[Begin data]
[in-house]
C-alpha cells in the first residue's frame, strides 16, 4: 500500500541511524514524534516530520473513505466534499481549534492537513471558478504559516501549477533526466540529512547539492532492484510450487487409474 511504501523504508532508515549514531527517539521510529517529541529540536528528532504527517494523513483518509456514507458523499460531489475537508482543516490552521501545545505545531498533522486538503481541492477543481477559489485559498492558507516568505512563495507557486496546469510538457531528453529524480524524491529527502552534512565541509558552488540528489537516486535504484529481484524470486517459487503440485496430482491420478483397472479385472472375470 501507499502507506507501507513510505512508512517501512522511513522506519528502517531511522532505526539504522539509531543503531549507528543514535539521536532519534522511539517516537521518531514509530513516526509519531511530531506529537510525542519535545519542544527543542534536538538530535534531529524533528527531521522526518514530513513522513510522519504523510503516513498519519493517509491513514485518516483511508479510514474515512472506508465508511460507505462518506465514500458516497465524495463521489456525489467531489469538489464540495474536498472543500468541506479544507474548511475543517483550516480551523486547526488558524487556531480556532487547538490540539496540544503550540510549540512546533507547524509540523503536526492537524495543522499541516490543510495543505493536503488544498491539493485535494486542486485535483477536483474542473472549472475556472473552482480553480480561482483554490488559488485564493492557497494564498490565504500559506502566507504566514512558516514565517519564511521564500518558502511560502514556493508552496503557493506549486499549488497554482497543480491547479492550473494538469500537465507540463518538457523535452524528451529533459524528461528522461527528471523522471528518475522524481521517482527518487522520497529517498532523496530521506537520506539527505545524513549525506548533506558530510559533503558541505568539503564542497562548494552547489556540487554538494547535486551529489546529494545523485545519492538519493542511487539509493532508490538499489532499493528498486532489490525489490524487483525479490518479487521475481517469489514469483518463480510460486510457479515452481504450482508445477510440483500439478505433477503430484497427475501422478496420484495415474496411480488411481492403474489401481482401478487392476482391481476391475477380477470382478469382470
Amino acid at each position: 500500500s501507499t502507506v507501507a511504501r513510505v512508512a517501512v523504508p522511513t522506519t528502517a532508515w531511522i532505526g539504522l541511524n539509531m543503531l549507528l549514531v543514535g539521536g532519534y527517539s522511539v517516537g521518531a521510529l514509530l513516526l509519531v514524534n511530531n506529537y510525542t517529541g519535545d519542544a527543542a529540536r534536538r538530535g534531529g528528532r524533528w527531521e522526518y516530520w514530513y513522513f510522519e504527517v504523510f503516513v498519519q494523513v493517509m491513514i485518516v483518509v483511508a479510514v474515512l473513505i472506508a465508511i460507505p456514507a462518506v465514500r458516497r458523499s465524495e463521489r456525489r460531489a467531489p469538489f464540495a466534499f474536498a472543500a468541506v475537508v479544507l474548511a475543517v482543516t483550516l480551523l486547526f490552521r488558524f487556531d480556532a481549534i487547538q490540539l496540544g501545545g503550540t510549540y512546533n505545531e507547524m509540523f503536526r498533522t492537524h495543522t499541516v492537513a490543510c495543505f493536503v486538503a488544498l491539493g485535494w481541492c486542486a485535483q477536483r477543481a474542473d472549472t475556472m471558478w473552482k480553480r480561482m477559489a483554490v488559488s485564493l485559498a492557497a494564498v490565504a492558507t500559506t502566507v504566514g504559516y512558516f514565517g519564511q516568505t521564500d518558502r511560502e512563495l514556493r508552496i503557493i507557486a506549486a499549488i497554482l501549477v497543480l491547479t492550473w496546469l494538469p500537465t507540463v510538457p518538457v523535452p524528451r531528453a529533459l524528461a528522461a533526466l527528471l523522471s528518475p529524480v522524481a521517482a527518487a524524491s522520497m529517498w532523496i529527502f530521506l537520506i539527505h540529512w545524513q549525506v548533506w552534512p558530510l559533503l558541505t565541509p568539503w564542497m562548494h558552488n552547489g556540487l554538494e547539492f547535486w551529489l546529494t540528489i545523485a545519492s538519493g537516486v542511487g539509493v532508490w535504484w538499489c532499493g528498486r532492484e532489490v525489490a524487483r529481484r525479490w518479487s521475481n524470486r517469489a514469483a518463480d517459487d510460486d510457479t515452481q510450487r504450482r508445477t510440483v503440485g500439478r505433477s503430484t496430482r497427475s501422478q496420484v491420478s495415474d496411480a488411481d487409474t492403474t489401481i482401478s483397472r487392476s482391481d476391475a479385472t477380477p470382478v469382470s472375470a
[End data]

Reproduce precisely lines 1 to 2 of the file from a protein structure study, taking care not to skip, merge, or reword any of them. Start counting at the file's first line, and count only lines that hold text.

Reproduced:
[in-house]
C-alpha cells in the first residue's frame, strides 16, 4: 500500500541511524514524534516530520473513505466534499481549534492537513471558478504559516501549477533526466540529512547539492532492484510450487487409474 511504501523504508532508515549514531527517539521510529517529541529540536528528532504527517494523513483518509456514507458523499460531489475537508482543516490552521501545545505545531498533522486538503481541492477543481477559489485559498492558507516568505512563495507557486496546469510538457531528453529524480524524491529527502552534512565541509558552488540528489537516486535504484529481484524470486517459487503440485496430482491420478483397472479385472472375470 501507499502507506507501507513510505512508512517501512522511513522506519528502517531511522532505526539504522539509531543503531549507528543514535539521536532519534522511539517516537521518531514509530513516526509519531511530531506529537510525542519535545519542544527543542534536538538530535534531529524533528527531521522526518514530513513522513510522519504523510503516513498519519493517509491513514485518516483511508479510514474515512472506508465508511460507505462518506465514500458516497465524495463521489456525489467531489469538489464540495474536498472543500468541506479544507474548511475543517483550516480551523486547526488558524487556531480556532487547538490540539496540544503550540510549540512546533507547524509540523503536526492537524495543522499541516490543510495543505493536503488544498491539493485535494486542486485535483477536483474542473472549472475556472473552482480553480480561482483554490488559488485564493492557497494564498490565504500559506502566507504566514512558516514565517519564511521564500518558502511560502514556493508552496503557493506549486499549488497554482497543480491547479492550473494538469500537465507540463518538457523535452524528451529533459524528461528522461527528471523522471528518475522524481521517482527518487522520497529517498532523496530521506537520506539527505545524513549525506548533506558530510559533503558541505568539503564542497562548494552547489556540487554538494547535486551529489546529494545523485545519492538519493542511487539509493532508490538499489532499493528498486532489490525489490524487483525479490518479487521475481517469489514469483518463480510460486510457479515452481504450482508445477510440483500439478505433477503430484497427475501422478496420484495415474496411480488411481492403474489401481482401478487392476482391481476391475477380477470382478469382470